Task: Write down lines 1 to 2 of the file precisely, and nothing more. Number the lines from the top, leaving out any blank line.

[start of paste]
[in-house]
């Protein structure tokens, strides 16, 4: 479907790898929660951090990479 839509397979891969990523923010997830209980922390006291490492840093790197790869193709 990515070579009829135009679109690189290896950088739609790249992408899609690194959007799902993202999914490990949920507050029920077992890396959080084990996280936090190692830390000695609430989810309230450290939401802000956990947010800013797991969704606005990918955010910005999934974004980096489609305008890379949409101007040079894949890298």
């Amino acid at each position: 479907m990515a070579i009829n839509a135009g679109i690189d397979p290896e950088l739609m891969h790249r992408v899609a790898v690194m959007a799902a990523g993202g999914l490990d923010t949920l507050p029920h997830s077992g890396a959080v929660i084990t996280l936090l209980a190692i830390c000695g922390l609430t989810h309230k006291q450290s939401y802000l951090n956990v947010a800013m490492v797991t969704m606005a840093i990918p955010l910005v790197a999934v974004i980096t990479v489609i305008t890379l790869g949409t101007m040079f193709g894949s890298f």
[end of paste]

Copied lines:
[in-house]
């Protein structure tokens, strides 16, 4: 479907790898929660951090990479 839509397979891969990523923010997830209980922390006291490492840093790197790869193709 990515070579009829135009679109690189290896950088739609790249992408899609690194959007799902993202999914490990949920507050029920077992890396959080084990996280936090190692830390000695609430989810309230450290939401802000956990947010800013797991969704606005990918955010910005999934974004980096489609305008890379949409101007040079894949890298």